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# Stress - cantilevered plate with hole and point force2

## Stress - cantilevered plate with hole and point force

(OP)
Hello

I have a plate 152mm long, 45mm wide and 30mm height (thick). The plate has a 22mm diameter hole through it, hole is 50mm from fixed end. One end is fixed and the other end has a point load of 500N.

I just want to find out what the stress is next to the hole due to bending?

Is it simply σ = (W*l)/(Z)? Where l is distance from the force to the point next to the hole. And I is based only on the dimensions of the sectioned material on either side of the hole, ie Z = ((width - hole diameter)*(height^2))/6.

Or due to the presence of the hole are stress concentration factors needed?

Kind Regards

### RE: Stress - cantilevered plate with hole and point force

Thank you for including a "drawing" with your question, even if I can't open it, yet.
I'll have to do some finagling to open that *.ipt" file. *.ipt" is from Autodesk Inventor, I presume ?

From your description I'd expect a significant stress concentration due the hole.

What is the nominal stress you solved for already?

http://www.amesweb.info/StressConcentrationFactor/...

### RE: Stress - cantilevered plate with hole and point force

if you want the "stress next to the hole" then it sounds like you want to include stress concentration effects. Note, Kt due to bending is not quite the same as Kt due to tension; there are many texts with this in them (like Petersen).

### RE: Stress - cantilevered plate with hole and point force

(OP)
Thank you very much for the feedback.

The axial stress I compute without stress concentration factors is σ = 95 MPa and my allowable is S = 141.6 MPa.

The only problem I see with the stress calculator is that my plate does not satisfy the requirements needed, ie. d/D < 0.3 and 1 < d/t < 7. I eventually found a text by Roark also with these conditions, so not sure what to do still.

There is some wriggle room in the design but not enough to meet the conditions necessary to use the formula.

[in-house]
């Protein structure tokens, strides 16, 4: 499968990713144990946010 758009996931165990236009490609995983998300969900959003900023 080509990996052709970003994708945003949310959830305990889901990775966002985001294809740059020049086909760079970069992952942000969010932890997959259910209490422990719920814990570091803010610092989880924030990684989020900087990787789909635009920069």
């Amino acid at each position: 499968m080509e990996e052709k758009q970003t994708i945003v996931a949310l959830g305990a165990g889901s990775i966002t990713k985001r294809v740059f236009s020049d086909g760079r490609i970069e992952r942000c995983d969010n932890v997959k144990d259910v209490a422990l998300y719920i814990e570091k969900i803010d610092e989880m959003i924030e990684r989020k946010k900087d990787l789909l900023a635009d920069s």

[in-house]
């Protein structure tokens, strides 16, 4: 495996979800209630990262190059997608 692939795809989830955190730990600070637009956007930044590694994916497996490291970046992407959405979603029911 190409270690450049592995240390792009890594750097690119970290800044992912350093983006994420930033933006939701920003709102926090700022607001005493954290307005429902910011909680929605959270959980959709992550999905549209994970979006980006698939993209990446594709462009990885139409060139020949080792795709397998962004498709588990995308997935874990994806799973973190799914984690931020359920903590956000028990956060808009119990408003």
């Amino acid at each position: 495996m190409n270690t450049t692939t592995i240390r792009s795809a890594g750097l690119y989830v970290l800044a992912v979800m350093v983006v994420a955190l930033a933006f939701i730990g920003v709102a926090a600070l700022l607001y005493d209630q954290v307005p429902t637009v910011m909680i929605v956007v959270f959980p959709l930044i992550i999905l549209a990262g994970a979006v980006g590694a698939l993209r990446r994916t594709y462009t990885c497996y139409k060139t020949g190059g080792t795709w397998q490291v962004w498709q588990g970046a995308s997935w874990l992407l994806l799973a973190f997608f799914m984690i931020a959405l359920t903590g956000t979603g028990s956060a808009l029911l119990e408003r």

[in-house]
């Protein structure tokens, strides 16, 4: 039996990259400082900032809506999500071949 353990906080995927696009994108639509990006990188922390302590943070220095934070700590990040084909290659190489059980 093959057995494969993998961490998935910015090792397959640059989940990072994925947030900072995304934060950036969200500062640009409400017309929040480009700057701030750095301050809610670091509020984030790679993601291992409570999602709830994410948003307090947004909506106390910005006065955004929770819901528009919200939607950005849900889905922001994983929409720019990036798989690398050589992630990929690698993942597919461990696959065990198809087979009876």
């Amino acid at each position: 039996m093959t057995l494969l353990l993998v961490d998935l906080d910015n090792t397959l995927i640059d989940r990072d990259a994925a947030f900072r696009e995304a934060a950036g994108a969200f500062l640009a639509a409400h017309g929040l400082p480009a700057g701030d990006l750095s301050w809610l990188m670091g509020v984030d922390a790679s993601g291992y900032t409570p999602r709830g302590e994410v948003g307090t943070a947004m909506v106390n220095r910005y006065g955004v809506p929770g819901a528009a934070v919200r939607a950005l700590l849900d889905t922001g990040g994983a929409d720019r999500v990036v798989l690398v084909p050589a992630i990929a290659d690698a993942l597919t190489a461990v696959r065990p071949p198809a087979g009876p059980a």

### RE: Stress - cantilevered plate with hole and point force

so you have a large hole (undimensioned). Kt effects could be relevant, though limited to the material adjacent to the hole. Using Fty as a net section allowable (ie not including Kt) is reasonable. Else FEA it.

### RE: Stress - cantilevered plate with hole and point force

(OP)
Thank you very much, will go with the assumption that the stress is reasonably low enough.

Will also use inventor FEA, just to make sure.

Was hoping to find out the equation behind it as if I had to run a full FEA, it would have to go to the FEA department therefore increasing the cost of the design.

Once again thank you both very much.

### RE: Stress - cantilevered plate with hole and point force

it gets complicated with bending and finite width effects.

you might get somewhere with a crude FEA (like Inventor) looking at three or four hole diameters to get a curve. Make sure to use the stress at the node on the bore of the hole (and not the element stress).

### RE: Stress - cantilevered plate with hole and point force

There are several good reference texts on this type of stress concentration problem. Many of the better Strength of Materials and Theory of Elasticity books give some good general info. on the topic. A fairly low/reasonable nominal/net stress level, due to bending and shear, with the increase factors for hole size vs. plate width, etc. should then be applied. You should consider fatigue and vibration or cyclical loading if they are an issue, because they will have a significant affect on the problem. But, just as important to this somewhat nebulous (exact?) stress level, is good detailing in the area of the hole. I would radius the hole edge all the way around (its circumference) at the top and bot. surfaces of the plate; and I would do the same small radius at the four edges (corners, sides to top and bot. surfaces of the plate) for an inch or so fore and aft of the hole. I would clean up the outer sides of the plate and the inner circumferential surface of the hole, removing any significant tooling or cutting marks. You do not want any nicks, gouges, tooling marks (additional stress raisers or crack starters) transverse to the stress flow direction, particularly in an area where you have this type of stress concentration too.

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